The largely open space we know today is a fairly recent innovation. Until 1866 a series of buildings existed in the centre of the square. The old Market House, pulled down around 1808, was home to an upstairs room used by conjurors and fortune tellers, as well as for cockfighting. On the site of the present tower there was a cage used as the venue for corporal punishment. Offenders would be marched from the prison at the bottom of the square to the cage, tied to the cage door and whipped. Close to the Market House were the stocks and the pillory. The building was reported to contain a cellar with treadmill for pumping water, linked by tunnel to County Hall in the south and to one of the shops in the north west of Market Square.
The market brought its own unsavoury activities. The 19th Century antiquarian and journalist Robert Gibbs recorded that ‘seldom a fair or market day passed without a pitched battle taking place’. The market also gave the opportunity for the people of Aylesbury to buy a bull to indulge in bull baiting. When the trial of Queen Caroline was abandoned in 1820, a bull baiting on Market Square was a centre piece of the celebrations. The practice was eventually discontinued in 1821.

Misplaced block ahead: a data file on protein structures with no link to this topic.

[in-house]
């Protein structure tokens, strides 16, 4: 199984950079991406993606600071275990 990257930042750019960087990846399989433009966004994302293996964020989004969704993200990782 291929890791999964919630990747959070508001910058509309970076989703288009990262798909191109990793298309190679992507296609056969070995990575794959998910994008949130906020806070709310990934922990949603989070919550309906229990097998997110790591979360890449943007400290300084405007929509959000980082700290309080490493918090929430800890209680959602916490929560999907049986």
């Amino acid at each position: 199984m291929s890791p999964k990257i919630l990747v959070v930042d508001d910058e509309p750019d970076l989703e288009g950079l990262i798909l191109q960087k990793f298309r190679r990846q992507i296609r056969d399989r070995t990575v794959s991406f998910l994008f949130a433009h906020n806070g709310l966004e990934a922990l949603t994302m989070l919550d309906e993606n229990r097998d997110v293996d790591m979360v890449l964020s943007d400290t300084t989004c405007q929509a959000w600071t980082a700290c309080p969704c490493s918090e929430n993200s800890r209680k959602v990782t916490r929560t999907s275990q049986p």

Additional furniture was added to Market Square over the course of the late 19th and early 20th Century. The Clock Tower was erected in 1876, followed by the arrival of the two lions outside County Hall brought from Waddesdon in 1888. The statues of Lord Chesham (1910), John Hampden (1912) and Benjamin Disraeli (1923) are further landmarks around the square. The War Memorial, installed 1921, was given further prominence by the relocation of the Hampden statue from the top of Market Square to its present position in 1988.